"Ratcheting cutters are our primary focus," he says. "There are a zillion kinds of standard and handheld, non-ratcheting-type cutters out there, and it would not make any sense for us to compete against domestic and import companies."

The CT35, KT45, and KT60 are three of the company`s top-selling ratcheting cable cutters. The CT35 and KT45, Behling says, are suited for inside- and outside-plant jobs and feature one-handed operation. The KT60 is meant for just outside-plant work and is an extremely powerful two-handed cutter. The CT35 slices through 500-mcm copper and aluminum, while the KT45 nips 1000-mcm copper and aluminum cable. The KT60 is even more powerful, slicing through 1500-mcm copper cable and 2000-mcm aluminum cable.

What distinguishes Paladin ratchet cable cutters, Behling says, is that they are manufactured from German-made steel. "[This steel] is far superior to what domestic manufacturers use. It`s hardened steel, and the actual blade design is unique as well. It has a multiple contour that lets it cut instead of crush the cable," he says, adding that the blade design is patented. Paladin also has a lifetime warranty on its ratchet cutters.

The cutters, Behling explains, are well-suited for tight spaces, and they are one of only a few cutters that let an installer cut cable with just one hand. "They also have a release cycle that allows you to release the blade just in case you start to cut the wrong cable," he adds.

Another heavy hitter in the cable- cutter manufacturing arena is Klein Tools Inc. The company produces many types of diagonal-cutting pliers, shear-type, and ratcheting cutters. "Some of the features of our diagonal-cutting pliers are the heat treatment of the blades and the induction- hardening of the rivet," says Todd Zimmerman, Klein`s marketing services manager. "The advantage is that other cutters that resemble pliers sometimes come apart. The steel gets soft. With induction hardening, our cutters will always be accurate and stay together. We design our handles so they absorb the snap of the cut, so your hand doesn`t."

In its line of shear-type cutters, Klein`s utility cutter, number 63035, cuts up to 350-MCM copper and aluminum. Two types of standard cutters slice through thicker cable. The 63041 cuts copper cable up to 500 MCM and aluminum up to 750 MCM. The 63045 handles copper cable up to 1000 MCM and aluminum cable up to 1200 MCM. Klein`s heavy-duty ratcheting cutter can rip through copper and aluminum cable up to 750 MCM.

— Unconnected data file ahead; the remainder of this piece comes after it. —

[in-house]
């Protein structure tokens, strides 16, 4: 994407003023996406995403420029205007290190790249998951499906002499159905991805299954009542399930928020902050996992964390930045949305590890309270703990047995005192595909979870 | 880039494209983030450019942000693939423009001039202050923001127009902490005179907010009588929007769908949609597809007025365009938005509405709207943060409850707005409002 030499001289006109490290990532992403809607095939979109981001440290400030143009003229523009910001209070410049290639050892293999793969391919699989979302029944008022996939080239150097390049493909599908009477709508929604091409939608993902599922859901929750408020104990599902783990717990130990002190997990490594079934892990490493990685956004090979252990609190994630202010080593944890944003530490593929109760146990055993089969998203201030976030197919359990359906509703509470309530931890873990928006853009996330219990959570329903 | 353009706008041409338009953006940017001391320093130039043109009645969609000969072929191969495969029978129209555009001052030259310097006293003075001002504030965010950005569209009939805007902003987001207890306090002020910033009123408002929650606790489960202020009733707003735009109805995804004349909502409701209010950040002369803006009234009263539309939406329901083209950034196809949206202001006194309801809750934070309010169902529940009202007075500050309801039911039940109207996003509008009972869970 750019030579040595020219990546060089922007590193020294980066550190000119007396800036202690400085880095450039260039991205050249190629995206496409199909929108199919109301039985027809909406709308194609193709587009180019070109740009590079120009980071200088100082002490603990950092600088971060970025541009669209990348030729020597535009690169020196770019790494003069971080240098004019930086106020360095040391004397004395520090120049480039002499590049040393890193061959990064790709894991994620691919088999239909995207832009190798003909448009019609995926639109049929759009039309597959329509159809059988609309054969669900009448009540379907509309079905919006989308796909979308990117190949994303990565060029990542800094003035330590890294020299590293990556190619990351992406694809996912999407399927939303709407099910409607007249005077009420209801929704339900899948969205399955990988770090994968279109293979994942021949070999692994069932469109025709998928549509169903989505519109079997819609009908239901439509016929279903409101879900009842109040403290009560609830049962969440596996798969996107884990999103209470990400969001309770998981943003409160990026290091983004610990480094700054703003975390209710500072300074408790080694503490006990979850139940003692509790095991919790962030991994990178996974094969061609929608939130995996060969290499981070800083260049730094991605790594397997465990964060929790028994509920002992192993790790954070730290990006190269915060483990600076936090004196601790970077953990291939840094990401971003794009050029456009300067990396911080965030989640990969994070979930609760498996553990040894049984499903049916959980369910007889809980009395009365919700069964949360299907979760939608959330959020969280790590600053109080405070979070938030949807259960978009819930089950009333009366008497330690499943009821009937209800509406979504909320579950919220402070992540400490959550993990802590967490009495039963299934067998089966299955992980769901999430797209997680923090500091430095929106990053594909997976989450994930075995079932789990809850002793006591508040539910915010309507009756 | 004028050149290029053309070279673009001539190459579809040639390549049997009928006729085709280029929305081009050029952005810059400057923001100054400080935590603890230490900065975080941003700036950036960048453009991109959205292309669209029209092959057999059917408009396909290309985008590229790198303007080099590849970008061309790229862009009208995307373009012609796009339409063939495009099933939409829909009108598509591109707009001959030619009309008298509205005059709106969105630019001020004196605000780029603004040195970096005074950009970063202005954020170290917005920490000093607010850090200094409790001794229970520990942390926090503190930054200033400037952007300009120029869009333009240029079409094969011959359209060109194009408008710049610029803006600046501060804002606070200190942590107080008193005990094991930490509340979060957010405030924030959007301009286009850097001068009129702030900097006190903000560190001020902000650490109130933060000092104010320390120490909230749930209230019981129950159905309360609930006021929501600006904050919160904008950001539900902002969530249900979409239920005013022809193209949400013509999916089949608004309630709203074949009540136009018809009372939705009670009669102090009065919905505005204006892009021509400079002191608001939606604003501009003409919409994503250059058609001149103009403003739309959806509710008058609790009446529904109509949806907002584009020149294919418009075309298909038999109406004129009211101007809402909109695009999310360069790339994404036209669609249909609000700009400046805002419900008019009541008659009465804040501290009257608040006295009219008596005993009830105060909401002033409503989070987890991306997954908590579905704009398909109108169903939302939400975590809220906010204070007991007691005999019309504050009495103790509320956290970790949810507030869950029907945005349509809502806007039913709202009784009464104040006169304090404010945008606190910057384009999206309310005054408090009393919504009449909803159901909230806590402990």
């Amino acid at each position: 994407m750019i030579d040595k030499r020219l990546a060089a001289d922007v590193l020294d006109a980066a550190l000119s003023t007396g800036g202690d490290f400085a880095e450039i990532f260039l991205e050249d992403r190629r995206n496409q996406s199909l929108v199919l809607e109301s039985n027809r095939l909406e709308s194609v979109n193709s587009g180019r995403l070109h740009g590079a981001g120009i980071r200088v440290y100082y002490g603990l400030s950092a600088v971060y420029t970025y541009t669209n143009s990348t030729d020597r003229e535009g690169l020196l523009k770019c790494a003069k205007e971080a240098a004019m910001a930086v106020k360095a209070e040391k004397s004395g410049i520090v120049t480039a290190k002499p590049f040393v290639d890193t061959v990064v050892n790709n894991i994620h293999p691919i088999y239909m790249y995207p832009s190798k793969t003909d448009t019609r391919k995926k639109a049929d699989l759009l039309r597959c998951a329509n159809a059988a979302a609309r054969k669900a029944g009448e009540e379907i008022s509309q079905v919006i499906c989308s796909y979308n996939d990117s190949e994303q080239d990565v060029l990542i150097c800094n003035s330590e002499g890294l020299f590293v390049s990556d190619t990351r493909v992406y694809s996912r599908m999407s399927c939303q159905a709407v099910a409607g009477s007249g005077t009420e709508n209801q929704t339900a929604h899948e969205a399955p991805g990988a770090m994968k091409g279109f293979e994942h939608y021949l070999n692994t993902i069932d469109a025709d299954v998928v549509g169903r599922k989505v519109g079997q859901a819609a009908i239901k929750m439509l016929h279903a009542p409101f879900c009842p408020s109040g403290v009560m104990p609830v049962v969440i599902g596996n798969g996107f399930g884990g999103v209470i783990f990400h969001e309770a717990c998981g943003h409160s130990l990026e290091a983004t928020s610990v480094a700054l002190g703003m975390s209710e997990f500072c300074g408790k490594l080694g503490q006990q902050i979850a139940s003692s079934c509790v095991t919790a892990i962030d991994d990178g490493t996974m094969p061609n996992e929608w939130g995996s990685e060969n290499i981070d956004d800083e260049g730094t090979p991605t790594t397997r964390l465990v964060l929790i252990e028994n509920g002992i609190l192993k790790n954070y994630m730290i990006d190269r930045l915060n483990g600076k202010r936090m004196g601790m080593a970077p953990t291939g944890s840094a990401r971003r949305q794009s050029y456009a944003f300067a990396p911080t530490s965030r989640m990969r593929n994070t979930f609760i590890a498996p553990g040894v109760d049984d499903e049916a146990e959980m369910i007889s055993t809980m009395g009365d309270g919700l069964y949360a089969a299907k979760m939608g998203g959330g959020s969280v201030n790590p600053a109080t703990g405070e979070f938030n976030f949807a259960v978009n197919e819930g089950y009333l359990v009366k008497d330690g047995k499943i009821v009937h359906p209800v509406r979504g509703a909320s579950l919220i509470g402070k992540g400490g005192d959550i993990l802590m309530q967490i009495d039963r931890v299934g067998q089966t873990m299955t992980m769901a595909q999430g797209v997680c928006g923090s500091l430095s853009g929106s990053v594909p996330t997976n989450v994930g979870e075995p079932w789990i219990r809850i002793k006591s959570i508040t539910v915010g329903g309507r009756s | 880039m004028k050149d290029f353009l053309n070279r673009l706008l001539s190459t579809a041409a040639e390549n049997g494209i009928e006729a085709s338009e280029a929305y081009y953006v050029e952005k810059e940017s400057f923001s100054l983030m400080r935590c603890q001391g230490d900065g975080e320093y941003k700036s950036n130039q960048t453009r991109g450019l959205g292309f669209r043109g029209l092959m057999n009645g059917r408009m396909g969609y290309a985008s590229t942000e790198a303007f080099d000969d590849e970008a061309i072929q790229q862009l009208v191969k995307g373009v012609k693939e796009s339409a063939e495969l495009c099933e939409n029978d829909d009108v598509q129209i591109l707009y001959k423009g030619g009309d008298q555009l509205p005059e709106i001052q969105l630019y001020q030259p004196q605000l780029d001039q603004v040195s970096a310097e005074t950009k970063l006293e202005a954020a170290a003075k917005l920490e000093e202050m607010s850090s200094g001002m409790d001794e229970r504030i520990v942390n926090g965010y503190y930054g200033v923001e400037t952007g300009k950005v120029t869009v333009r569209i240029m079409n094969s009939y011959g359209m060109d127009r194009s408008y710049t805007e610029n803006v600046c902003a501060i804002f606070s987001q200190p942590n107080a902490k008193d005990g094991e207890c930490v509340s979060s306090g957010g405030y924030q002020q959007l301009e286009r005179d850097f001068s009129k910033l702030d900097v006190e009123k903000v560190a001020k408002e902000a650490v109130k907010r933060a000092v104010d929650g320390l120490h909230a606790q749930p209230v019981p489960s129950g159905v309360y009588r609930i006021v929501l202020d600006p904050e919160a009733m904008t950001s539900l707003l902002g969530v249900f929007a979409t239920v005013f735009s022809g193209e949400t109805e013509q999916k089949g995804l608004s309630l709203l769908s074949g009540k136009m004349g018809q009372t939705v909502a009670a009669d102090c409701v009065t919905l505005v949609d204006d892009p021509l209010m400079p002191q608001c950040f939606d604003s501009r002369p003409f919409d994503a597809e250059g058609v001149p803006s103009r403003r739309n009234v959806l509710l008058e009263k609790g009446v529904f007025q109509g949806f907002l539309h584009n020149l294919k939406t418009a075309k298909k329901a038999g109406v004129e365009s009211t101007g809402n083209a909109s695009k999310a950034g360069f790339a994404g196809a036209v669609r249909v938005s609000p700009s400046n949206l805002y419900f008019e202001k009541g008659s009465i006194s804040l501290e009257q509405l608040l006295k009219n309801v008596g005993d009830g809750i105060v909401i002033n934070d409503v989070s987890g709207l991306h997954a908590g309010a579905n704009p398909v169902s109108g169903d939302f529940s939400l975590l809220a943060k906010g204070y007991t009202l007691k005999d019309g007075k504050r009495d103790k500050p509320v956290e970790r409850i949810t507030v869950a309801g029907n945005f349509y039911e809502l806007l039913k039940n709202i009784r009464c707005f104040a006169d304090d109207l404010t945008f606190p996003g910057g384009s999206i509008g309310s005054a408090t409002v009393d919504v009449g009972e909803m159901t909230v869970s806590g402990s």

For installers who rely on a multipurpose tool, Evera Communications Inc. manufactures four-in-one and two-in-one modular crimp tools. "These tools are for patch-cable makers and customized patch cabling," says Evera product manager Jackie Chen. "With the four-in-one, they can work with plugs that have four, six, or eight contacts, and with six modified modular plugs (MMP), which are used in digital systems. The two-in-one can handle two types of modular plugs--six and eight MMP. With both of these tools, you can cut, strip, grip, and crimp. They also can cut 22- to 26-gauge wire."

Adam Bristol, owner of Current Concepts (Orford, NH), says there are some general things to look for when seeking out the perfect cutter for the job. For the handheld types, he says it should be easy to use and cut cleanly a 2- to 400-pair cable. For the power- assisted type, Bristol says to make sure it is easy to set up and is compact for getting into tight areas. The bottom line, he says, comes down to this: "Price times quality equals value."

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Greenlee Textron`s 727 cable cutter is used to slice through heavier copper and aluminum. The device is made from heavy-duty forged steel and is heat-treated for long life.

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The KT45 from Paladin Tools cuts stranded and flexible copper and aluminum cable up to 1000 MCM.

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Crimping is just one of the tasks a two-in-one modular tool from Evera Communications performs. The tool also cuts, strips, and grips frayed cable and can handle six and eight modified modular plugs.